In 1954, Walt Disney and company decided to tackle their first science-fiction venture, a full-length live-action adaptation of Jules Verne’s 1870 novel 20,000 Leagues Under the Sea. Originally, the plan was to animate Verne’s story–after all, Disney’s animation studio had found undeniable success in adapting literary works ranging from Felix Salten’s environmental novel Bambi, A Life in the Woods (1942) to Lewis Carroll’s inventive children’s classic Alice in Wonderland (1951). But Disney felt ambitious. The studio had recouped its losses of the 1940s with the phenomenal success of Cinderella (1950), and he was in the midst of building the Disneyland theme park (which would open in the summer of 1955, a mere seven months after the release of League). A live-action, big-budget “prestige” picture would give the studio new cachet and could potentially be a huge moneymaker … if Walt were willing to take a risk and invest millions of dollars to build the facilities and staff necessary to do the project justice.
The risk paid off. Though the film went severely over budget (it even surpassed 1939’s Gone With the Wind as the most expensive movie ever made … at least, at the time) and did not turn a profit upon its original release, 20,000 Leagues Under the Sea was nonetheless a gigantic hit–not only was it critically acclaimed, but it was second only to White Christmas in the year’s box office. It was also the first movie to be released under Disney’s own distribution company, Buena Vista, after years of having his films released under the RKO banner. Leagues went on to win two Academy Awards, for Best Special Effects and Best Art Direction (it was also nominated for the Best Editing prize, but lost to On the Waterfront). And to this day, for a multitude of reasons, it remains one of the most popular live-action films to ever be released by the Disney studios.
The film takes place in 1866, as an unidentified sea monster terrorizes Pacific shipping routes, destroying ships and leaving few witnesses to its carnage. Frenchman Pierre Aronnax (Paul Lukas) and his right-hand man, Conseil (Peter Lorre), travel across the ocean on a U.S. battleship in search of the monster. When their ship is attacked and sunk, the men discover that the “monster” is actually the Nautilus, a highly-advanced submarine captained by Captain Nemo (James Mason), an erudite man who is, by turns, charming, paranoid, and menacing. The men discover that Nemo has crafted advanced underwater technology, including nuclear power, and uses the sub to destroy ships carrying munitions and slaves in a solitary attempt to make the world a “better place.” Aronnax, Conseil, and a young harpooner named Ned Land (Kirk Douglas) are held prisoner on the sub, as Nemo fears that the trio will reveal his secrets to the world should he let them go. As Aronnax forms an intellectual connection to Nemo which leads him to sympathize with the captain’s motives, the rebellious Ned and the increasingly skeptical Conseil attempt to escape from “the madman” holding them captive.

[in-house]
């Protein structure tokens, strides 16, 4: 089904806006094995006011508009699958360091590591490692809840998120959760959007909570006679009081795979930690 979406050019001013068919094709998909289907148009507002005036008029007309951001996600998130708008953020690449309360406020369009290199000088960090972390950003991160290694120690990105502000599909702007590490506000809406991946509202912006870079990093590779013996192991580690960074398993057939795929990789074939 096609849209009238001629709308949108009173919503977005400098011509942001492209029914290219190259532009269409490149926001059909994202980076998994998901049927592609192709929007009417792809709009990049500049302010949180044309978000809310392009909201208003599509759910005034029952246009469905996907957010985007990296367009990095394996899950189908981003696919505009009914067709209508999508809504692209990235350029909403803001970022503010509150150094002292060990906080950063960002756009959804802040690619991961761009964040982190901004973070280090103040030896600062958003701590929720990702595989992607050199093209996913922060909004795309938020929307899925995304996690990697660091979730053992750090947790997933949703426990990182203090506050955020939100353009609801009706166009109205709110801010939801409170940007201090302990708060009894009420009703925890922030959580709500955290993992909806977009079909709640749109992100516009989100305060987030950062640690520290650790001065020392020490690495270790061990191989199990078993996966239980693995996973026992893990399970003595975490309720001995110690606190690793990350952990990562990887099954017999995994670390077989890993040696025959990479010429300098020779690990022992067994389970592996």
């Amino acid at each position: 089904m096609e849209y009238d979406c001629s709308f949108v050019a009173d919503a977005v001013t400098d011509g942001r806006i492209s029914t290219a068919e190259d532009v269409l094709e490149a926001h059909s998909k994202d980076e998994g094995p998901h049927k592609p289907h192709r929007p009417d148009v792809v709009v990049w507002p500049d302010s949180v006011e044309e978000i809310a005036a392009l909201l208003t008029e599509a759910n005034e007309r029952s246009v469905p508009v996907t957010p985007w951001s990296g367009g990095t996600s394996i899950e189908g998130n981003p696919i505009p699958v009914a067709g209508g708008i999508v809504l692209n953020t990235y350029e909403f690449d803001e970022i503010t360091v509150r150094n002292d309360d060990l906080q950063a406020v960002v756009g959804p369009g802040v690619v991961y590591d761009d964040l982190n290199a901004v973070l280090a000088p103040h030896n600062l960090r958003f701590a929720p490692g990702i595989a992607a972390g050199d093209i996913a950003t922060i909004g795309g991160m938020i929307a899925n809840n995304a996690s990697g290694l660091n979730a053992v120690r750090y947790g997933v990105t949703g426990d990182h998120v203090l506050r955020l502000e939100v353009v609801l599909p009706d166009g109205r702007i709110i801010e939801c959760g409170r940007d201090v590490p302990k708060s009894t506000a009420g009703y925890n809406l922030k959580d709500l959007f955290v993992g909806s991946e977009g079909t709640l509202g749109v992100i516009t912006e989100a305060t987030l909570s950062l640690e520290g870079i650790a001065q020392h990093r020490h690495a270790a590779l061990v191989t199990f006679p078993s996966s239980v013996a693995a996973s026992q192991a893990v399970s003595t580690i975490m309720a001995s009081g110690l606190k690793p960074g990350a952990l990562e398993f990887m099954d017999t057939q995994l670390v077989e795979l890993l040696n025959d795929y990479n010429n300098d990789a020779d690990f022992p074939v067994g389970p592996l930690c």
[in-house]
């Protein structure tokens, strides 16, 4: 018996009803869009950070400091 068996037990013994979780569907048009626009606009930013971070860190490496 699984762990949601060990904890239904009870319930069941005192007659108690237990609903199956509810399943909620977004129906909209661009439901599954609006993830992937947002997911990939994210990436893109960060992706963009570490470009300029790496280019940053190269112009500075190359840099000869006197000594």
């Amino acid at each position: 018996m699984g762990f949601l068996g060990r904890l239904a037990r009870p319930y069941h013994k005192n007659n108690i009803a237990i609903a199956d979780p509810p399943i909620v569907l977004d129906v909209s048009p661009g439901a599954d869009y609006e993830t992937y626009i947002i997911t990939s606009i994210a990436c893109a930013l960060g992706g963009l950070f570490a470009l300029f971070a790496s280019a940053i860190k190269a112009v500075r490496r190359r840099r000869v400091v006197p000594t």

The movie is relatively faithful to Verne’s original story, although it does make the same general mistake as many translations of the tale, adding two additional appendages to its sea monster by turning the French “poulpe” (an octopus) into a giant squid. The screenwriter, Earl Felton, also fleshed out more of Nemo’s background and changed the ending to clarify Nemo’s fate, which is left ambiguous by Verne.
The highlight of Leagues is, undoubtedly, the fight between the Nautilus and that giant squid. The version that ended up on the screen is actually quite different from the filmmakers’ original intentions. The scene was first staged on quiet seas at sunset. However, the footage could not be finessed enough to hide the obvious artificiality of the squid–the wires controlling forty-foot-long tentacles were visible, and the creature itself looked undeniably fake. Some test footage (embedded below) remains of the scene as it was originally shot.
Having viewed this footage, it’s little wonder the scene was redone. The setting was changed to nighttime, and the quiet seas gave way to a maelstrom–all the better to hide the wires controlling the squid’s movement. The special effects coordinators also crafted special tubes, concealed in the “squid’s” arms, which used air to assist with the arm movements and make the creature look all the more realistic. The end result (as seen in the video embedded below) makes for a much more believable, and much more terrifying, attack sequence.
Disney hit the jackpot with the casting of this picture. James Mason is nothing less than an inspired choice for the role of Nemo. The smooth elegance of his typical cinematic persona is on full display here. Mason brings a sympathetic slant to a complex character, and does it with seeming ease. Though Mason is undoubtedly the star of this movie, Lukas plays well against him, as do costars Douglas and Lorre. Douglas is a particularly winning presence as the cocky harpooner who’s always looking for a way out (if only to avoid eating more octopus fetus…). Ned Land’s growing friendship with Nemo’s pet seal, Esmeralda, provides welcome touches of humor and warmth amid the darker themes of the film.
Beautiful, engrossing, and innovative, Disney’s two-hour journey under the ocean holds up well even in the face of modern-day F/X wizardry. We’ll have to wait and see if the upcoming CGI-heavy updated adaptation of Leagues, reportedly to be directed by David Fincher, will be just as entertaining in the long run.
This post is my entry for the 50s Monster Movies blogathon at Forgotten Classics of Yesteryear. To see contributions from other bloggers, check out the site.